Saturday, September 25, 2010

"I'm gonna run to the river, kiss my hand and wave. Gonna run to the river, gonna throw a blue bouquet. 'Cause they're gonna be cool happy genius heroes, I'm gonna miss them so much." ~the national

Tonight I planned an evening for three of my teacher friends and I to see Waiting for Superman. It was great to hang out with them because I'm the only one left at our school so I don't see them much anymore (two of them aren't teaching anymore and one is at a different school). We all hated the movie, though. It made us really angry. So get ready for a rant. It's incredibly biased. And political. And one-sided. In promoting it's own agenda, it completely ignores important factors in education. It blames the teachers and the teacher's unions for all the problems in our country's education system. The main problem is not the teachers. Why not examine the fact that education has been turned into a bureaucracy? School districts are run like companies. Principals are given all the power. The film never once mentions the importance of strong leadership. What about schools with principals who can't lead? Who don't know how to run schools and train and inspire teachers? I know that there are some bad teachers out there, but that's not the biggest problem we face and should not be a reason to completely strip unions of their power. Teacher's unions are necessary to protect teachers because of unfair treatment that they face. Trust me, if the unions didn't exist, a lot of teachers' lives would be ruined. I've seen it happen to great teachers even though the union does exist. The union is necessary because of the way that our education system is run. I wish it weren't necessary, but it is.

The film also fails to address the issue of parental involvement. It follows the lives of some students who are applying to charter schools. All the students followed in the movie have parents who deeply care about their kids' education. Unfortunately, those parents are not the norm. I have a feeling the kids who didn't get into the charter schools to which they applied will still be okay, even if they go to regular neighborhood public schools, because their parents will push them. Parental involvement is SO important. Some parents of my students don't even know where their kids are at 11pm. I've even had parents tell me that they've given up on their kids. What about those kids, the ones who don't have someone at home telling them to do their homework and inspiring them to succeed and emphasizing the importance of a good education? Yes, that's the teacher's job as well, but it needs to be a joint effort. It's not fair to place all the responsibility on the teachers.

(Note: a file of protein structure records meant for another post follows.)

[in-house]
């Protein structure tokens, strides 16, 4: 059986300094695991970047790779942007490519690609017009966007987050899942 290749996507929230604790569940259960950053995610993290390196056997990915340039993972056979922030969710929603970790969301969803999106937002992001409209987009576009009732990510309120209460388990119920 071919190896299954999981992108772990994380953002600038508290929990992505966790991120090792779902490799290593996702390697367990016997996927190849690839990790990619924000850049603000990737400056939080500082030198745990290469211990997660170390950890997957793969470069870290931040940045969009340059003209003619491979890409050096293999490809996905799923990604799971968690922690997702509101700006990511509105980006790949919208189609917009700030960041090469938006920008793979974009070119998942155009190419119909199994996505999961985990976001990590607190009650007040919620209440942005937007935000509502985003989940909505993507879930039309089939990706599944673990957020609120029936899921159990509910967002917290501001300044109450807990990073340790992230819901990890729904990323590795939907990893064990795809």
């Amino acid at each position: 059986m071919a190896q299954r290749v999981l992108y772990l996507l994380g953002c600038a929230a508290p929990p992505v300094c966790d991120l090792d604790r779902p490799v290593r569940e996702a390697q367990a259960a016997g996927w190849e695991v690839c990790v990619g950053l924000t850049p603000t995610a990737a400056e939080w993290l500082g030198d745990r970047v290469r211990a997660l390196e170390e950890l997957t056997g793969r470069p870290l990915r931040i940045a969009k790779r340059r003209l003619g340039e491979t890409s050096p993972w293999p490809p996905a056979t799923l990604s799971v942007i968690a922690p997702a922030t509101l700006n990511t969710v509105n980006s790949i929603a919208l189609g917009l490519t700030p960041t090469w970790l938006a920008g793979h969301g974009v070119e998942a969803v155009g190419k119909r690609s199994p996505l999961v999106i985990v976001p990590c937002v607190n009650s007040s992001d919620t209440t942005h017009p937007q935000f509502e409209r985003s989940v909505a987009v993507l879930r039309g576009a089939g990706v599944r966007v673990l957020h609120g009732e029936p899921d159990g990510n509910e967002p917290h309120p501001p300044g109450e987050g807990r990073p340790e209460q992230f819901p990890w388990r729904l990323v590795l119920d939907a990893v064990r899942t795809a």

Another issue I have with the movie (and I realize this might make me some enemies) is the promotion of the idea that all kids should go to college. I believe that all kids should have the opportunity to go to college if they so choose, but I don't think that college is for everyone. Society is made up of an incredibly diverse group of people who complete a variety of jobs, all of which are necessary for the society to run smoothly. What's wrong with becoming skilled in a trade? Why do we place such an emphasis on white collar jobs? Not everyone can be a doctor or a lawyer (society couldn't function properly), and not everyone wants to be, and that's okay.

I don't know, I was just really angry while watching the film. I felt like I was being attacked. It was promoting a very specific political agenda, and I don't agree with it's message at all. Sure, I felt for the kids in the movie, but there has to be a better way to improve the public education system. I'm a teacher, I'm proud to be a teacher, I care deeply about my students, I want to give them the best education possible, and this movie made me feel...I can't think of the right word.

I just wrote this immediately after returning home from the movie and I may come back and edit it once I've sorted my ideas out a little more. Anyway, here's the trailer:


Denise said...

I wanted to see this movie when you mentioned it before, but I'm not sure if I want to now.

I agree on well, actually everything you said, and if they don't address that in the movie then it's probably not a movie for me to watch.

What/who does the movie blame for the 'crappy education'? Only the teachers?

Claire said...

The teachers and the teacher's union are to blame. It just paints a very incomplete picture.

Kathy Seal said...

I value your reaction as a teacher. I read a great letter to the editor in the paper which said, roughly, "When things go poorly, we blame the teachers, when they go well we praise the administrators (or politicians."
What you say about parents is 100% on the mark. Research shows that parents' expectations are the most important kind of parental involvement. People who want to improve education should stop attacking teachers and start helping parents see how they can convey good expectations.